Tuesday, February 15, 2005

Smell of Liquor

The morning light coming through the window made me feel less scared, and helped me start thinking about something I couldn’t think about when it was dark --- things like breakfast and my work. It was probably after 7:00 am or later. (I don’t remember exactly, but it is possible that I felt a few aftershocks before I went outside to buy something.)

So how bad was this earthquake after all?
Was it bad enough that I can take a day off from work?

Should I call my office or boss? But they won’t be in the office until 8:30 am or so, so now… what should I do? …. Don’t I need breakfast? It’s darn cold…. Don’t I need a warm drink? Maybe coffee?

Yes, coffee. Maybe I can get a canned coffee from a vending machine.

I kept vocalizing all those thoughts and recording them on the cassette tape, which helped my decision-making. I heard myself talking to the tape, saying something like “OK, I need a hot, canned coffee now. Let’s get out of the room and see the world outside,” and I actually went for it.

There was a small convenience store very close to my place ( apx. 2 minutes on foot). I decided to buy bread or something at the store for breakfast, and hot coffee from the vending machine right outside the store.

When I went down the stairs and stood on the street right outside my aparment, I was stunned. The crashed rice store across the street looked more grotesque in the morning light. There was a thin crack in the ground from right outside of my apartment to the neighboring building. Some electric polls were not standing straight, and my apartment wasn’t either.

It seemed that the convenience store opened at 7:00am just like any other ordinary days, but inside the store, it wasn’t an ordinary day at all. The moment I stepped inside, I felt the strong smell of alcohol. No wonder…. Almost all the bottles of sake, whisky and vodka were broken on the floor and the shopkeeper was cleaning up the broken glass pieces. The manganese dry cells were all gone. So were breads, sandwiches and all other foods you can eat without heating. There were bunch of instant cup noodles left, but how can I eat them when there’s no water, gas and electricity? The shopkeeper told me that people rushed in as soon as the store opened and bought exactly the same thing as I wanted. Looked like everyone was thinking the same way.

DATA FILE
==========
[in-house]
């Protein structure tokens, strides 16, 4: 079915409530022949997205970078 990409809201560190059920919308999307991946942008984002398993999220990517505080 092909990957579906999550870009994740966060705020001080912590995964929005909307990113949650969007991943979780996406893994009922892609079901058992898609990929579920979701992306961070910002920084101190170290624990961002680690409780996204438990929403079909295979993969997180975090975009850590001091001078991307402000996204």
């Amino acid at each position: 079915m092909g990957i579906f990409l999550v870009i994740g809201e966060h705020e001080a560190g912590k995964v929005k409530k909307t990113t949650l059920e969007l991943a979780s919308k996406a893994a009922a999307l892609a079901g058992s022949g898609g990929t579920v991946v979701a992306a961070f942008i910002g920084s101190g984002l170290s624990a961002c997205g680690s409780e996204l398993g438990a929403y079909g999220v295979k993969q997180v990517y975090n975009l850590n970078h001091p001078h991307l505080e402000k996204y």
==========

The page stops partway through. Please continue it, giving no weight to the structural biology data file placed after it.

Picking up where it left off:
I gave up on breads for breakfast, but I did get hot coffee from somewhere. I don’t remember if the vending machine was working at that time, but I do remember drinking hot coffee that morning. Caffeine was always my close friend in the past, and it will be for the rest of my life.

4 Comments:

Anonymous Anonymous said...

This comment has been removed by a blog administrator.

2/15/2005 5:28 PM  
Anonymous Anonymous said...

Obachan,

You have such a detailed memory of every little thing that you saw. I'm amazed. Sorry you had to go through this, but it's very interesting reading and I hope it helps you by writing what happened. 

Posted by lance

2/16/2005 5:12 AM  
Anonymous Anonymous said...

Hi lance,

You know, it’s kind of amazing that writing about this experience IS different from talking about it. By writing, I can actually see what I had inside taken out from me and actually visualize it outside of me. It feels better than having lots of things in my mind and letting them go round and round…  

Posted by obachan

2/17/2005 8:22 PM  
Blogger TS said...

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10/03/2005 1:11 AM  

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